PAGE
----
Talkin’ Bout my Generalizations

My mom and her husband keep talking about generalizations. When is it okay to generalize? Is it okay to make generalizations about people who come from a certain area (jingoism), wear certain clothes (classism usually) or have a certain shade of skin (racism)? What about people born on a certain day (astrology) or people of a certain personality type (enneagram, type a-b, love type etc.)? Can something be racist and also true? Do we learn more when we make generalizations or when we don’t?

I took an academic writing class where they talked about how there are only two academic theses: the first type says that things are simpler than they look, to generalize and say that everything fits into easy boxes, the second type of thesis says that things are more complex than they look and a previous author was missing some crucial piece of information when they made their generalization. My thesis was sort of the 1st type, in retrospect I think it should have been the 2nd. As humans I think we make generalizations on our own, generalizations are easy; what’s hard is dealing with a more complicated situation.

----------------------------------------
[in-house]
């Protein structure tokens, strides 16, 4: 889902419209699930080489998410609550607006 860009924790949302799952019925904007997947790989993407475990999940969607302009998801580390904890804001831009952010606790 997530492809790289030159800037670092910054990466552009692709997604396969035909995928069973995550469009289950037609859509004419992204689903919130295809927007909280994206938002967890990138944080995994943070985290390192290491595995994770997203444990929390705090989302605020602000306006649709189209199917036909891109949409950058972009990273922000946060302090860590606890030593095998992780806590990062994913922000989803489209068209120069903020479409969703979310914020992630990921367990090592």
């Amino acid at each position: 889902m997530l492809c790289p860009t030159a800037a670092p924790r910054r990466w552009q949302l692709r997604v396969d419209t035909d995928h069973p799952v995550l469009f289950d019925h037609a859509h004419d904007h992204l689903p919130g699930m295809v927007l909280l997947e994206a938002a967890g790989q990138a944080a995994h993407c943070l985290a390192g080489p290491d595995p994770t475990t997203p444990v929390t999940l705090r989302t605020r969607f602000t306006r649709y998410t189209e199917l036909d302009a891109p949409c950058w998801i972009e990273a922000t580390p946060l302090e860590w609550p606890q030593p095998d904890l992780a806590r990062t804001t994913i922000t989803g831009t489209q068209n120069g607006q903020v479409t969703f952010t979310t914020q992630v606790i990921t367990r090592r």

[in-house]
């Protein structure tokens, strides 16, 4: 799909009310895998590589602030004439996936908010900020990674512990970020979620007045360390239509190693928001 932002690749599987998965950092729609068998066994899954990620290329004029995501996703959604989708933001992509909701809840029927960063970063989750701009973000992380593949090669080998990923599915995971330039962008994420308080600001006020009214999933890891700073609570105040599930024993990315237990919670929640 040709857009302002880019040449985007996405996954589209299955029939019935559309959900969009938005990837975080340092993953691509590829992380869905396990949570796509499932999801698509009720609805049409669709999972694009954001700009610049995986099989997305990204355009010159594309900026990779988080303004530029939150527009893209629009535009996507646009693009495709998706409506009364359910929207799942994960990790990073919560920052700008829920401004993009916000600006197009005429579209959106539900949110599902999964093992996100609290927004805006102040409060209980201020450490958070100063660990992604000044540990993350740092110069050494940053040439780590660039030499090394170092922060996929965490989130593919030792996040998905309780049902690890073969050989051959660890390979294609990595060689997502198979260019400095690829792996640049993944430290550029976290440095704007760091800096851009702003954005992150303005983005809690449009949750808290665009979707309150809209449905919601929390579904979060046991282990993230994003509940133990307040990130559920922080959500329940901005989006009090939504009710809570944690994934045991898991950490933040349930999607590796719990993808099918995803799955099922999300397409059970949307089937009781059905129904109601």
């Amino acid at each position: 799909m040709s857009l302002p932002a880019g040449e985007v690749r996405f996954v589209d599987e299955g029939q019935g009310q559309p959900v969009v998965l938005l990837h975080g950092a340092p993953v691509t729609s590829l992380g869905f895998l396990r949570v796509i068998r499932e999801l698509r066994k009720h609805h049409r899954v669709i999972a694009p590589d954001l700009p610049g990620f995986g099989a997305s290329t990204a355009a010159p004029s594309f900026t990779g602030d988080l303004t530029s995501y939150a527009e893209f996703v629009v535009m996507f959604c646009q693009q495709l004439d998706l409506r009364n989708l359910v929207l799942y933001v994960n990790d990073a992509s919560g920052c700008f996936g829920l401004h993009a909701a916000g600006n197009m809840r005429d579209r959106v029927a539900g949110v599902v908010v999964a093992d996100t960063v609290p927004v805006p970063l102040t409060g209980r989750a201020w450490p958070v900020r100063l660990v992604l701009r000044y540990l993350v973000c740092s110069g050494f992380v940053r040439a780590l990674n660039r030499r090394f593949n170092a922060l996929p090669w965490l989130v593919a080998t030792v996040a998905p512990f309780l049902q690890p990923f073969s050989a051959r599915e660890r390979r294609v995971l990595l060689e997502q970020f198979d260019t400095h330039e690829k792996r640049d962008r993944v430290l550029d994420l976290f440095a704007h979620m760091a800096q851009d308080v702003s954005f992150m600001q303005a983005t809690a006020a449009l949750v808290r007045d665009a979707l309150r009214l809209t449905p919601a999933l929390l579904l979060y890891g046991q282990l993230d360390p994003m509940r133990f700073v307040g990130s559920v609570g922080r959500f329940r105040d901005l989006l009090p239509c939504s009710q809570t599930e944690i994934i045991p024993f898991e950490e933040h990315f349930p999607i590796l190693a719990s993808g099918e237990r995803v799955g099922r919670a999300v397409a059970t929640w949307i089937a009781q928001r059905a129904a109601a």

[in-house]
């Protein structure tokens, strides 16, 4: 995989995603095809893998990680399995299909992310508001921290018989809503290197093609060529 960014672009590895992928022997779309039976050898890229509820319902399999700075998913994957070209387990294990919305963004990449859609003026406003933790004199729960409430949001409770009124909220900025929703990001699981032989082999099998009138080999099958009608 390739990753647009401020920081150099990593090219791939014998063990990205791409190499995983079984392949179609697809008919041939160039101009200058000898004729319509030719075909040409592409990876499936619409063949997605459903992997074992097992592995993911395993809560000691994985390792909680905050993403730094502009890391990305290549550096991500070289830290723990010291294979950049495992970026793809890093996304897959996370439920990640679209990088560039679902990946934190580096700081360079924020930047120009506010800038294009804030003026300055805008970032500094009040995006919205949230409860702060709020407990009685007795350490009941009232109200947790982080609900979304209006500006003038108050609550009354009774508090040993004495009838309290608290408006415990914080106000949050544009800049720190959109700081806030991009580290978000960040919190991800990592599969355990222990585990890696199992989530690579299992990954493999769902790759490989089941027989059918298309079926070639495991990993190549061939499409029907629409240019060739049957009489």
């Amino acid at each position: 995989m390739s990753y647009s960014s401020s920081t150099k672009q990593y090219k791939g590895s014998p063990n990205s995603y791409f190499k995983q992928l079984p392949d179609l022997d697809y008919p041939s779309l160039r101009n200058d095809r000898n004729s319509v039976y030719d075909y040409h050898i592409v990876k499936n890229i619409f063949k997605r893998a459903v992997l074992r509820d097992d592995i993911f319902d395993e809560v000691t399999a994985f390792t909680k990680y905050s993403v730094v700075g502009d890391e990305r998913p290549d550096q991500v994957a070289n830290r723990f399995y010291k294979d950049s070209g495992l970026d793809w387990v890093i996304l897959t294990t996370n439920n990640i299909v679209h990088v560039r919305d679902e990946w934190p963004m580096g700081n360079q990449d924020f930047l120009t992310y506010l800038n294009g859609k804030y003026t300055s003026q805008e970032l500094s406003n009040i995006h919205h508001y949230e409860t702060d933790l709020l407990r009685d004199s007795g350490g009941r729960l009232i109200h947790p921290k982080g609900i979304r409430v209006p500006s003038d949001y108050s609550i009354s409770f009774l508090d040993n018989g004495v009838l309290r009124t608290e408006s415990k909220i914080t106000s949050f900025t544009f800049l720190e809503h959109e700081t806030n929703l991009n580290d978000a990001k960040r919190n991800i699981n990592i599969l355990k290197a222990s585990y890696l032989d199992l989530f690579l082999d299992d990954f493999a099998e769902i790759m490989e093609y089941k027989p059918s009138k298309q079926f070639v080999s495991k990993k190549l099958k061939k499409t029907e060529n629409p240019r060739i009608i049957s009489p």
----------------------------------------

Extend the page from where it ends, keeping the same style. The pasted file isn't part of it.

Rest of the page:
I think it’s important as a friend to keep others from oversimplifying [our friend], to continue to complicate how they’re perceived by others. It’s our job as friends to pay attention to detail, because we remember details of the things we care about, and by definition we care about our friends. I regret the times I told simplistic narratives for a complex friend. I felt hurt when my friends oversimplified me. You know the expression K.I.S.S.- Keep it simple, stupid? I say keep it complex, yes, convoluted ideas are hard to follow, and it takes a huge amount of skill to edit them down to their essence, but simple if simple is hard, complex is harder. Complexity makes us grow.